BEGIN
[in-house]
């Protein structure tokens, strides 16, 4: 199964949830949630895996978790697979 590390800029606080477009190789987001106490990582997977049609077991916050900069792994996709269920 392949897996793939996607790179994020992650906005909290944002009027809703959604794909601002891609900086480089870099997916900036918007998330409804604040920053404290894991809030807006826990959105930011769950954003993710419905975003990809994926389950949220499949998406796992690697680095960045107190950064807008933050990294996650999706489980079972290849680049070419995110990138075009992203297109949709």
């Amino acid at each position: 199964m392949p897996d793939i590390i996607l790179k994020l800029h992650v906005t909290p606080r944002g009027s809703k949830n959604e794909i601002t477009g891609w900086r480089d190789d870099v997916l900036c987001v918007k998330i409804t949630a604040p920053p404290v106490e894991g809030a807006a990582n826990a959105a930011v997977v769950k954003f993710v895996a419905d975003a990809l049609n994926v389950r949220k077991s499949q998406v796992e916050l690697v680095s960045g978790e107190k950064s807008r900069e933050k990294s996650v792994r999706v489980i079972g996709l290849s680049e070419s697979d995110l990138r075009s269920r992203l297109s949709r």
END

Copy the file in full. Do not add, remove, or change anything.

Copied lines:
[in-house]
């Protein structure tokens, strides 16, 4: 199964949830949630895996978790697979 590390800029606080477009190789987001106490990582997977049609077991916050900069792994996709269920 392949897996793939996607790179994020992650906005909290944002009027809703959604794909601002891609900086480089870099997916900036918007998330409804604040920053404290894991809030807006826990959105930011769950954003993710419905975003990809994926389950949220499949998406796992690697680095960045107190950064807008933050990294996650999706489980079972290849680049070419995110990138075009992203297109949709």
């Amino acid at each position: 199964m392949p897996d793939i590390i996607l790179k994020l800029h992650v906005t909290p606080r944002g009027s809703k949830n959604e794909i601002t477009g891609w900086r480089d190789d870099v997916l900036c987001v918007k998330i409804t949630a604040p920053p404290v106490e894991g809030a807006a990582n826990a959105a930011v997977v769950k954003f993710v895996a419905d975003a990809l049609n994926v389950r949220k077991s499949q998406v796992e916050l690697v680095s960045g978790e107190k950064s807008r900069e933050k990294s996650v792994r999706v489980i079972g996709l290849s680049e070419s697979d995110l990138r075009s269920r992203l297109s949709r």